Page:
Giving Compass' Take:
- This report from Disability and Philanthropy Forum analyzes trends in disability funding from U.S. foundations.
- One of the key findings is that "disability funding rarely focuses on intersecting identities, including race, gender, and sexuality." How can individual donors supporting disability communities adopt an intersectional lens, and why is that critical?
- Learn about supporting disability inclusion in philanthropy.
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One in four adult Americans and an estimated 1 billion people globally experience disability, but foundation funding for disability only represents approximately two cents of every foundation dollar awarded.
Foundation Giving for Disability: Priorities and Trends offers a first-ever, detailed examination of how U.S. foundations focus their support for disability communities. It serves as a resource for understanding the scale and priorities of current support and provides a baseline for measuring changes in funding going forward.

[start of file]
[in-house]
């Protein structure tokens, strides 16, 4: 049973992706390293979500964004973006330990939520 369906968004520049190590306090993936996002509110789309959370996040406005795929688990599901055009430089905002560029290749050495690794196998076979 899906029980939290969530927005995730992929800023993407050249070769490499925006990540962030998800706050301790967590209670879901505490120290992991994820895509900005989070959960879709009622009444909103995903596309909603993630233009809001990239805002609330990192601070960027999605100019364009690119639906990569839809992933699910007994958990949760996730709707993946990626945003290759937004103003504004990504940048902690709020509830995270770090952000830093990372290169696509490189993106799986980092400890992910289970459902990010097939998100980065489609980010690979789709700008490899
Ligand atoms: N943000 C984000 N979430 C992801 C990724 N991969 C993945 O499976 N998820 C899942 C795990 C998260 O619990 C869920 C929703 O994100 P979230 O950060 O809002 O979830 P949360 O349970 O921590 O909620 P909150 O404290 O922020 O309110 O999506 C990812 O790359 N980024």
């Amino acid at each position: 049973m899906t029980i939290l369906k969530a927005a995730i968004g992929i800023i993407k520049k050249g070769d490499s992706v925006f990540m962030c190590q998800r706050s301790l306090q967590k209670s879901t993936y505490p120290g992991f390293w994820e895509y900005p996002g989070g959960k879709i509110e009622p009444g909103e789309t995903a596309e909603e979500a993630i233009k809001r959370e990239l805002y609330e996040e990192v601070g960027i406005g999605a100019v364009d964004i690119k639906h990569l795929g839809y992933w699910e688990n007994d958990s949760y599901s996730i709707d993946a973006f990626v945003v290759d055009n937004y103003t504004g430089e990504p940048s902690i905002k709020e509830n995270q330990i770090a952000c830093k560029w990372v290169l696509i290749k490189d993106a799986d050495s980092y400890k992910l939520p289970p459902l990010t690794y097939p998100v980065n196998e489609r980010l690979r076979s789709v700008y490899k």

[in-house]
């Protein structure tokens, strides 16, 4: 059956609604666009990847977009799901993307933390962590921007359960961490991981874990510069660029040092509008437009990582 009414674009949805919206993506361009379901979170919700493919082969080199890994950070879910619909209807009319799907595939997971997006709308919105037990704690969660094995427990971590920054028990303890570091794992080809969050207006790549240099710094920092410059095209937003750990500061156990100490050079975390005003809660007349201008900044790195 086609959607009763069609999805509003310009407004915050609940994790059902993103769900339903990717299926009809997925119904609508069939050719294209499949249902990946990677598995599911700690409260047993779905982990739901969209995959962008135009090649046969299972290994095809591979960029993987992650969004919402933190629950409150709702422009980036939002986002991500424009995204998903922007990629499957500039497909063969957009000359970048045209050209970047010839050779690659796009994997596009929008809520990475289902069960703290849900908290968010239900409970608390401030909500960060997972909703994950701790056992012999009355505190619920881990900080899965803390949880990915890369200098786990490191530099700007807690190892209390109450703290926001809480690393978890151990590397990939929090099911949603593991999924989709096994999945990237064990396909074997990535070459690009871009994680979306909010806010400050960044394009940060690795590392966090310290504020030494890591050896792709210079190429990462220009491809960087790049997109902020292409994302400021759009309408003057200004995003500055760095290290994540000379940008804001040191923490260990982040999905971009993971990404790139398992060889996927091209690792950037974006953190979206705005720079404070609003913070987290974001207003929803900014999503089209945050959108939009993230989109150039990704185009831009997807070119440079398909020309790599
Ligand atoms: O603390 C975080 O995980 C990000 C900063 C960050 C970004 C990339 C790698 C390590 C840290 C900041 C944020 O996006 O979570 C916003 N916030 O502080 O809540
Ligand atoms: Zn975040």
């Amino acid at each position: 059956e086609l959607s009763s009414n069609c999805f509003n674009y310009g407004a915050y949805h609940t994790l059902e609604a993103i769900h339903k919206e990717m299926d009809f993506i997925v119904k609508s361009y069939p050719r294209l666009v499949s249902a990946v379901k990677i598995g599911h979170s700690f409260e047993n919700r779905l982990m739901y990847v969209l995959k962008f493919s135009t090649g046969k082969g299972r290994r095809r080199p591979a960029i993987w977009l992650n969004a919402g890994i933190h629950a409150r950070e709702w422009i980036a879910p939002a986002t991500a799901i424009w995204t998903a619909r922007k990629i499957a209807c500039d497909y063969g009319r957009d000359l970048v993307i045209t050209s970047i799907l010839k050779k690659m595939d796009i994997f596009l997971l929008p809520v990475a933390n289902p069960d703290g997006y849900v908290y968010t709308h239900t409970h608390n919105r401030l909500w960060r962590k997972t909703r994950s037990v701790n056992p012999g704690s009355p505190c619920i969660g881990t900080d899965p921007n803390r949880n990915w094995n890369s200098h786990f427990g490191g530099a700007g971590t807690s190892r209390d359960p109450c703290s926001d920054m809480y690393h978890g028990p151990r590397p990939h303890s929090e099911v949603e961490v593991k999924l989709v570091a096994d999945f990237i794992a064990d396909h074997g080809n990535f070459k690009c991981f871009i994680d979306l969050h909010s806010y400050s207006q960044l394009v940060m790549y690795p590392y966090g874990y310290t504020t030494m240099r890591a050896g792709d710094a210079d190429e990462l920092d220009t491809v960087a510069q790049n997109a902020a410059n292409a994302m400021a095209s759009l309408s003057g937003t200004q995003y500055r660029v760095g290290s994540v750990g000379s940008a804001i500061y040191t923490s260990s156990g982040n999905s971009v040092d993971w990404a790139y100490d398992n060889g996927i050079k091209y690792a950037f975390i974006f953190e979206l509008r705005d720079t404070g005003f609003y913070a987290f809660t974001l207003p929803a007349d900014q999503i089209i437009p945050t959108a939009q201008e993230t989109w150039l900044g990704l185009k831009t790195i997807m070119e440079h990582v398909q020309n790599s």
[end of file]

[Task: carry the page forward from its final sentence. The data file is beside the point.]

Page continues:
- Foundations provide relatively little giving focused on disability.
- Most foundation funding is consistent with the medical and charity models of disability, focusing on services and supports.
- Within disability services and supports, some grants advance disability inclusion by building disabled peoples’ individual power and access.
- Foundation support for disability rights and social justice that follows a “social model” of disability is a tiny portion of overall Foundation 1000 funding.
- Top disability funders account for a disproportionate share of disability rights and social justice giving.
- Most foundation funding for disability focuses on the United States.
- Human services and health are top priorities in domestic giving for disability services and supports.
- Disability funding rarely focuses on intersecting identities, including race, gender, and sexuality.
Read the full article about disability funding at Disability and Philanthropy Forum.